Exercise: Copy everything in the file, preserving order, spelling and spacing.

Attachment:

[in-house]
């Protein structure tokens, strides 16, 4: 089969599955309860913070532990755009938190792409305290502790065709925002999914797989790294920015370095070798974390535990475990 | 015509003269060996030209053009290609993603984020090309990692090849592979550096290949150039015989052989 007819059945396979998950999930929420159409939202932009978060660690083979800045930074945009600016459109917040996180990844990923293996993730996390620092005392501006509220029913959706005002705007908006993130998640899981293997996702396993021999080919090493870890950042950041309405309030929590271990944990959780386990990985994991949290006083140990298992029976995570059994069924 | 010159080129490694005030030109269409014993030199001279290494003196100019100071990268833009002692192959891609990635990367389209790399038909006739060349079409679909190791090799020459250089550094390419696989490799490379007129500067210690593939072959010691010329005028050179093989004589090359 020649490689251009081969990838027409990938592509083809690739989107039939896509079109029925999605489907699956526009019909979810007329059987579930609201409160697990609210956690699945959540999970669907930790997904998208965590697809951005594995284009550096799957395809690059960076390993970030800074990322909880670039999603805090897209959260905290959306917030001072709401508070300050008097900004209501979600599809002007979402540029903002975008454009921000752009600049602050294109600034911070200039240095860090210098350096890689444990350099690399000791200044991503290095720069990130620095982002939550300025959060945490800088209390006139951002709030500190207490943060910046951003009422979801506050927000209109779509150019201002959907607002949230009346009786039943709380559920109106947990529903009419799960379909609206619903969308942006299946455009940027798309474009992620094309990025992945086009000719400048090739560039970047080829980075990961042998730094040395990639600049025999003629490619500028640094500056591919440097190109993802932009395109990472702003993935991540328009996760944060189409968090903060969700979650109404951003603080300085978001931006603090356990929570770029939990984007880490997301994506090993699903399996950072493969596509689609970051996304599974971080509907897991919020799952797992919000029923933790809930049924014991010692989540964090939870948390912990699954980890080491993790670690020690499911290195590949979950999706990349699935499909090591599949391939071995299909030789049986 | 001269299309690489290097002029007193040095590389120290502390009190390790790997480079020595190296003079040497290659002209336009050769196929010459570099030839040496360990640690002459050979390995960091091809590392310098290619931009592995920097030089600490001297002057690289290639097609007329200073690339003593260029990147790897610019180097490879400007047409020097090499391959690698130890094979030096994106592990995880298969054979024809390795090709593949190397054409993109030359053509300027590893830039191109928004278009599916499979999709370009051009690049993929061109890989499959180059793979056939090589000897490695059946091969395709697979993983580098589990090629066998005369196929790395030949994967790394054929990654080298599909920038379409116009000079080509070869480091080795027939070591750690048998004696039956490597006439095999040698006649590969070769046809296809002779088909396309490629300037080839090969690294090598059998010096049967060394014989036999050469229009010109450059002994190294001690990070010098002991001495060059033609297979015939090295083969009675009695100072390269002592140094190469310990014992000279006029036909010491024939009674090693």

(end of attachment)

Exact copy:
[in-house]
């Protein structure tokens, strides 16, 4: 089969599955309860913070532990755009938190792409305290502790065709925002999914797989790294920015370095070798974390535990475990 | 015509003269060996030209053009290609993603984020090309990692090849592979550096290949150039015989052989 007819059945396979998950999930929420159409939202932009978060660690083979800045930074945009600016459109917040996180990844990923293996993730996390620092005392501006509220029913959706005002705007908006993130998640899981293997996702396993021999080919090493870890950042950041309405309030929590271990944990959780386990990985994991949290006083140990298992029976995570059994069924 | 010159080129490694005030030109269409014993030199001279290494003196100019100071990268833009002692192959891609990635990367389209790399038909006739060349079409679909190791090799020459250089550094390419696989490799490379007129500067210690593939072959010691010329005028050179093989004589090359 020649490689251009081969990838027409990938592509083809690739989107039939896509079109029925999605489907699956526009019909979810007329059987579930609201409160697990609210956690699945959540999970669907930790997904998208965590697809951005594995284009550096799957395809690059960076390993970030800074990322909880670039999603805090897209959260905290959306917030001072709401508070300050008097900004209501979600599809002007979402540029903002975008454009921000752009600049602050294109600034911070200039240095860090210098350096890689444990350099690399000791200044991503290095720069990130620095982002939550300025959060945490800088209390006139951002709030500190207490943060910046951003009422979801506050927000209109779509150019201002959907607002949230009346009786039943709380559920109106947990529903009419799960379909609206619903969308942006299946455009940027798309474009992620094309990025992945086009000719400048090739560039970047080829980075990961042998730094040395990639600049025999003629490619500028640094500056591919440097190109993802932009395109990472702003993935991540328009996760944060189409968090903060969700979650109404951003603080300085978001931006603090356990929570770029939990984007880490997301994506090993699903399996950072493969596509689609970051996304599974971080509907897991919020799952797992919000029923933790809930049924014991010692989540964090939870948390912990699954980890080491993790670690020690499911290195590949979950999706990349699935499909090591599949391939071995299909030789049986 | 001269299309690489290097002029007193040095590389120290502390009190390790790997480079020595190296003079040497290659002209336009050769196929010459570099030839040496360990640690002459050979390995960091091809590392310098290619931009592995920097030089600490001297002057690289290639097609007329200073690339003593260029990147790897610019180097490879400007047409020097090499391959690698130890094979030096994106592990995880298969054979024809390795090709593949190397054409993109030359053509300027590893830039191109928004278009599916499979999709370009051009690049993929061109890989499959180059793979056939090589000897490695059946091969395709697979993983580098589990090629066998005369196929790395030949994967790394054929990654080298599909920038379409116009000079080509070869480091080795027939070591750690048998004696039956490597006439095999040698006649590969070769046809296809002779088909396309490629300037080839090969690294090598059998010096049967060394014989036999050469229009010109450059002994190294001690990070010098002991001495060059033609297979015939090295083969009675009695100072390269002592140094190469310990014992000279006029036909010491024939009674090693």